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"A Passage to Puerto Rico: a Dominican Odyssey.".............. (by Raul Martinez Rosario)
15: Our Entrance to San Juan
Home
1: Joining other travelers
2: On our way to El Macao Beach
3: Too many people for a yola
4: The return and the defeat
5: Without a job, without money and harassed
6: My companions for adversity
7: Papin: "What a shame to leave in a Yola"
8: The tortuous road to Punta Cana
9: The first hours of terror
10: Eshastion and Insecurity
11: Our long night in the Caribbean Sea
12: Our second day in the Caribbean Sea
13: The unsuspected at a small island
14: Our Arrival to Puerto Rican Beach
15: Our Entrance to San Juan
16: Papin's Sad Fate
17: Puerto Rico: an inhospitable place for illegal emigrants
18: I preferred Death than Deportation
About the author and his Work
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      At four in the afternoon, we finally received the long awaited news.  Leo, himself had arrived.

 

      ---Well, guys, we've got transportation! ---he notified the passengers, who approached him filled with joy.

      ---Come on this way!  ---he directed us.

 

      We followed him and after ten minutes' walk we found a pick-up truck with a cabin in the back and a minibus.  The vehicles were waiting at the beginning of the road where hours before I had arrived looking for water.

 

      Before our boarding, they collected the money.  Some passengers promised to pay part or the total amount upon arrival to our destination.  I paid fifteen dollars, that was all the money I had. Leo guaranteed that I would pay the rest upon my arrival to Santurce.

 

      As we were paying, we were getting in the vehicles.  I got in the pick-up truck packed together with many others.  A few minutes later, we entered onto a main road.  At the beginning, I made a great effort to see the landscape through the tinted crystal.  I saw few houses, low trees with thick vegetation and a few industrial installations.  The fact that we were in a foreign land, in Puerto Rico, had us excited and happy. A woman said:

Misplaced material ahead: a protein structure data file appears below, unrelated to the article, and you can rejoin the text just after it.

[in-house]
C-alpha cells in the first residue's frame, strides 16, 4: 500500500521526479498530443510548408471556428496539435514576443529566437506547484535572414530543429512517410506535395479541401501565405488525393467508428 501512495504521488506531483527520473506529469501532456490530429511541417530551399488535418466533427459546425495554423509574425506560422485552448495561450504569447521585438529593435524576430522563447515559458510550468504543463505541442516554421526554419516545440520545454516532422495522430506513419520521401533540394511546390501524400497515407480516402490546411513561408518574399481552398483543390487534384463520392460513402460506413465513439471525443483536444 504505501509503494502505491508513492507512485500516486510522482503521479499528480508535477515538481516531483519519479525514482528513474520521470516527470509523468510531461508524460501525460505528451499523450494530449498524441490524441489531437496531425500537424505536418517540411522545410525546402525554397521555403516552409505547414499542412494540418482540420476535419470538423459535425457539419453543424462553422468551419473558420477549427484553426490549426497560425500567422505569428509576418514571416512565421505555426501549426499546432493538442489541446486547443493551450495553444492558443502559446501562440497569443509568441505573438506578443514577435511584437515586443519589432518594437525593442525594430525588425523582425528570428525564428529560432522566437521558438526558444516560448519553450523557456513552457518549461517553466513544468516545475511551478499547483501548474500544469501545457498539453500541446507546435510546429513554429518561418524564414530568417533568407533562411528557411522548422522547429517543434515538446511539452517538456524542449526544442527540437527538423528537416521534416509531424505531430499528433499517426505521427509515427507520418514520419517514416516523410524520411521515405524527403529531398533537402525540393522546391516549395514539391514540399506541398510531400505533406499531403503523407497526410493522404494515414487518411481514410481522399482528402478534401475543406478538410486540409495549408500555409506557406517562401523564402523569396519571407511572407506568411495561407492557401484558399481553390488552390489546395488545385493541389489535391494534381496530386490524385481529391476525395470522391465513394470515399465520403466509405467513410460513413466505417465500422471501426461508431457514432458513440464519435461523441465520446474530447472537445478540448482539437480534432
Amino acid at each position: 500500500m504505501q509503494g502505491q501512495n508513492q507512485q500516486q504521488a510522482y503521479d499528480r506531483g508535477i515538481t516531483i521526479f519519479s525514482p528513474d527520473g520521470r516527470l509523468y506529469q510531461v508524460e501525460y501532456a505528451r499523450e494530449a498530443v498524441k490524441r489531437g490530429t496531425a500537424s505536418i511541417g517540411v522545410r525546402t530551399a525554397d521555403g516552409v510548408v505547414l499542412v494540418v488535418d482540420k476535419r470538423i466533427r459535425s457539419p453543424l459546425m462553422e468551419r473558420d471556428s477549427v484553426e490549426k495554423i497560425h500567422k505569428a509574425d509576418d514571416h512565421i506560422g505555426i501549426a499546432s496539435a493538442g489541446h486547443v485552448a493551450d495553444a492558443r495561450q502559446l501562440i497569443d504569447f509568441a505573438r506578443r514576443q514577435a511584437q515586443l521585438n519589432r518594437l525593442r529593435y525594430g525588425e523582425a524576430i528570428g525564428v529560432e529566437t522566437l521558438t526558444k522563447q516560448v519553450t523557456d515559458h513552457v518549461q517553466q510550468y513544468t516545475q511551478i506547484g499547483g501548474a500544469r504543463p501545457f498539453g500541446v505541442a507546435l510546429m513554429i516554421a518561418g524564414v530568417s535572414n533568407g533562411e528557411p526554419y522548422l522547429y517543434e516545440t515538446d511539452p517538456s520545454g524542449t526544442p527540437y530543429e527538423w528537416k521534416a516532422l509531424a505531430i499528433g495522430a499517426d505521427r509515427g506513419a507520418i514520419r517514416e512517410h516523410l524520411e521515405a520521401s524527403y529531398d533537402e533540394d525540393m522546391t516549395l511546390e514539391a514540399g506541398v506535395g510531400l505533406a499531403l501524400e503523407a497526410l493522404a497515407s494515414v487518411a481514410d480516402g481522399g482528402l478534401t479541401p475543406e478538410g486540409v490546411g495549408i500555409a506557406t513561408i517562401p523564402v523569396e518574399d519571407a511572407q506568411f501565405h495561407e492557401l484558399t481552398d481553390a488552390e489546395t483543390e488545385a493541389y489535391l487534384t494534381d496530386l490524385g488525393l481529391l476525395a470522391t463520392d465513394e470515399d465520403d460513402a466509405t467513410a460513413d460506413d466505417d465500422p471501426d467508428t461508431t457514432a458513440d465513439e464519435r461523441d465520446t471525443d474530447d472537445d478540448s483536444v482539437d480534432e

---Señores, my body is broken.  And now traveling with this discomfort...

 

      ---The only thing that matters now is that we got here alive and that at last we've left that damn jungle  ---interrupted one of the men.

 

      ---If they stop us on the way, they'll know immediately where we've come from  -said another man, referring to the dried up salt in our skin and to the deterioration that we reflected.  We all agreed with him.  La Fiera spoke. He pointed at me and said:

 

      ---This one will have to be given an I.V. and make him eat like a horse set free in the meadow.  Maybe that way death could be starved off.

 

      Many laughed.  I did not find what he said very funny.  But La Fiera must have been right; I felt more dead than alive.  I even imagined how good it would be to be like a hungry horse set free in a green meadow.

 

      ---Señores, let's work hard now ---recommended one woman-, so that all the suffering we endured to get here will be worth it.  Let's help our families so that they don't have to make a such horrible trip like this.

 

      One companion then said:

     

      ---We cannot deceived ourselves.  The fact is that we're going to continued to get screwed: washing toilets, floors and doing lots of stuff that we  did not do in our country.  The only good thing about it is that we're going to have a job to make our living; so we'll still be better off than in our own country.

 

      Upon hearing this, La Fiera, bragging, said:

 

      ---Well, señores, to continue to be screwed is not what's gonna happen to me.  I'm going to New York to struggle hard.  I'm gonna make dollars no matter how.  I'm gonna make good money even if I have to break a few necks.

 

      ---They might bring you in a coffin, well combed and powdered

      ---predicted a woman.

 

      La Fiera laughed:

 

      ---I doubt it!

 

      We arrived at Ponce.  We left two companions in that city and immediately continued on our way.  After more than three hours on the road, at about eight in the evening, we came into San Juan.  I was impressed by the many lights on the streets and the traffic of lots of vehicles.   The driver began to drop off the passengers in the different neighborhoods of Santurce.  Leo was also dropping off the people he had brought.  I was not to see him again.

 

      Almost all the passengers were getting off in Barrio Obrero.  That was also the neighborhood of my destination.  But after many turns, we did not get to my uncle's house.  Desperate, I demanded from the driver to take me there.  The driver pulled over at one corner; he asked directions; but no one could tell him where the street was.  Upon returning, he told me: